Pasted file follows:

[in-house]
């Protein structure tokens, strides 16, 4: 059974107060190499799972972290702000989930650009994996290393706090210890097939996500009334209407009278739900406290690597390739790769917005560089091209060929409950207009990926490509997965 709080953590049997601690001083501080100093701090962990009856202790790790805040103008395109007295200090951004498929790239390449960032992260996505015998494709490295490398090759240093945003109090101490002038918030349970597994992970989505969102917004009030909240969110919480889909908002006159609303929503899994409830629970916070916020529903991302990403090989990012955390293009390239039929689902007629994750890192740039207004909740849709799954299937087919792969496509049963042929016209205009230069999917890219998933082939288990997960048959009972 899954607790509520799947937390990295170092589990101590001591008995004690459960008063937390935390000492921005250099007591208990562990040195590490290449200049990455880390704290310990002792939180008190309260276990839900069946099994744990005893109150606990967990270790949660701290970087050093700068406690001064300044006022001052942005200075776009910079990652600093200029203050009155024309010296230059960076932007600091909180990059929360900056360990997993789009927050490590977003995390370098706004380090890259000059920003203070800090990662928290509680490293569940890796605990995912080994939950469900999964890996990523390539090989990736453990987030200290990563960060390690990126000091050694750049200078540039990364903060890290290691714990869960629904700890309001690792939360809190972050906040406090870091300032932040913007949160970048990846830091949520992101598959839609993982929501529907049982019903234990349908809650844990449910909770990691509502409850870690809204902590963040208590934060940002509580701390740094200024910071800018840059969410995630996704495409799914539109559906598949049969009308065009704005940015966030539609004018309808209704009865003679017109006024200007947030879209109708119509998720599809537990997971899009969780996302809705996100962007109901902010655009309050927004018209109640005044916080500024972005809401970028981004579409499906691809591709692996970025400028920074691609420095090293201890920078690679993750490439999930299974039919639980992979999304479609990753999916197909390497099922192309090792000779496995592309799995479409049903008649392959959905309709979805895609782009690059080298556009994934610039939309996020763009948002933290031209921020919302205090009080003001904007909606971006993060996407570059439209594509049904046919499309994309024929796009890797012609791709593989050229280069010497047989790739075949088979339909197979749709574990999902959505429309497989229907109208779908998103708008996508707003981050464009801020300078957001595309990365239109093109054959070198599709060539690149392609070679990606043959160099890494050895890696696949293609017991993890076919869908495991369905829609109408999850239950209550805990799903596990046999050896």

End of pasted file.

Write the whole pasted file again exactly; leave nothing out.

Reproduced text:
[in-house]
């Protein structure tokens, strides 16, 4: 059974107060190499799972972290702000989930650009994996290393706090210890097939996500009334209407009278739900406290690597390739790769917005560089091209060929409950207009990926490509997965 709080953590049997601690001083501080100093701090962990009856202790790790805040103008395109007295200090951004498929790239390449960032992260996505015998494709490295490398090759240093945003109090101490002038918030349970597994992970989505969102917004009030909240969110919480889909908002006159609303929503899994409830629970916070916020529903991302990403090989990012955390293009390239039929689902007629994750890192740039207004909740849709799954299937087919792969496509049963042929016209205009230069999917890219998933082939288990997960048959009972 899954607790509520799947937390990295170092589990101590001591008995004690459960008063937390935390000492921005250099007591208990562990040195590490290449200049990455880390704290310990002792939180008190309260276990839900069946099994744990005893109150606990967990270790949660701290970087050093700068406690001064300044006022001052942005200075776009910079990652600093200029203050009155024309010296230059960076932007600091909180990059929360900056360990997993789009927050490590977003995390370098706004380090890259000059920003203070800090990662928290509680490293569940890796605990995912080994939950469900999964890996990523390539090989990736453990987030200290990563960060390690990126000091050694750049200078540039990364903060890290290691714990869960629904700890309001690792939360809190972050906040406090870091300032932040913007949160970048990846830091949520992101598959839609993982929501529907049982019903234990349908809650844990449910909770990691509502409850870690809204902590963040208590934060940002509580701390740094200024910071800018840059969410995630996704495409799914539109559906598949049969009308065009704005940015966030539609004018309808209704009865003679017109006024200007947030879209109708119509998720599809537990997971899009969780996302809705996100962007109901902010655009309050927004018209109640005044916080500024972005809401970028981004579409499906691809591709692996970025400028920074691609420095090293201890920078690679993750490439999930299974039919639980992979999304479609990753999916197909390497099922192309090792000779496995592309799995479409049903008649392959959905309709979805895609782009690059080298556009994934610039939309996020763009948002933290031209921020919302205090009080003001904007909606971006993060996407570059439209594509049904046919499309994309024929796009890797012609791709593989050229280069010497047989790739075949088979339909197979749709574990999902959505429309497989229907109208779908998103708008996508707003981050464009801020300078957001595309990365239109093109054959070198599709060539690149392609070679990606043959160099890494050895890696696949293609017991993890076919869908495991369905829609109408999850239950209550805990799903596990046999050896």